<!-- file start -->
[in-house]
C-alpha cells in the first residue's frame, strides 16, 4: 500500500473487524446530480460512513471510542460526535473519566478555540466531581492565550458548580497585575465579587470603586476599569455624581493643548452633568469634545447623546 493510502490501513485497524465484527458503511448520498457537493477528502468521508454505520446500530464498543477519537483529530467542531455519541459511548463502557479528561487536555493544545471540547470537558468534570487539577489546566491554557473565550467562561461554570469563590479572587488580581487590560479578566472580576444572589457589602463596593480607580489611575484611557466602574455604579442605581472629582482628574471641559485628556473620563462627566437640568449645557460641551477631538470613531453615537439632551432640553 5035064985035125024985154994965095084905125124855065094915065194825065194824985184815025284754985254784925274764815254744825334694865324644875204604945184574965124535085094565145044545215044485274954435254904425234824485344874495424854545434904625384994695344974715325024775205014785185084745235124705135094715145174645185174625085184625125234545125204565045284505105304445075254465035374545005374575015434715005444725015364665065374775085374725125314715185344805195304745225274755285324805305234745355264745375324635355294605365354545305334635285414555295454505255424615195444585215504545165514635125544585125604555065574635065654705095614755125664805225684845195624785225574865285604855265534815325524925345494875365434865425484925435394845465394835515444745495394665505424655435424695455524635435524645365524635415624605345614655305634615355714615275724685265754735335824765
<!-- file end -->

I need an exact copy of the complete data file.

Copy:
[in-house]
C-alpha cells in the first residue's frame, strides 16, 4: 500500500473487524446530480460512513471510542460526535473519566478555540466531581492565550458548580497585575465579587470603586476599569455624581493643548452633568469634545447623546 493510502490501513485497524465484527458503511448520498457537493477528502468521508454505520446500530464498543477519537483529530467542531455519541459511548463502557479528561487536555493544545471540547470537558468534570487539577489546566491554557473565550467562561461554570469563590479572587488580581487590560479578566472580576444572589457589602463596593480607580489611575484611557466602574455604579442605581472629582482628574471641559485628556473620563462627566437640568449645557460641551477631538470613531453615537439632551432640553 5035064985035125024985154994965095084905125124855065094915065194825065194824985184815025284754985254784925274764815254744825334694865324644875204604945184574965124535085094565145044545215044485274954435254904425234824485344874495424854545434904625384994695344974715325024775205014785185084745235124705135094715145174645185174625085184625125234545125204565045284505105304445075254465035374545005374575015434715005444725015364665065374775085374725125314715185344805195304745225274755285324805305234745355264745375324635355294605365354545305334635285414555295454505255424615195444585215504545165514635125544585125604555065574635065654705095614755125664805225684845195624785225574865285604855265534815325524925345494875365434865425484925435394845465394835515444745495394665505424655435424695455524635435524645365524635415624605345614655305634615355714615275724685265754735335824765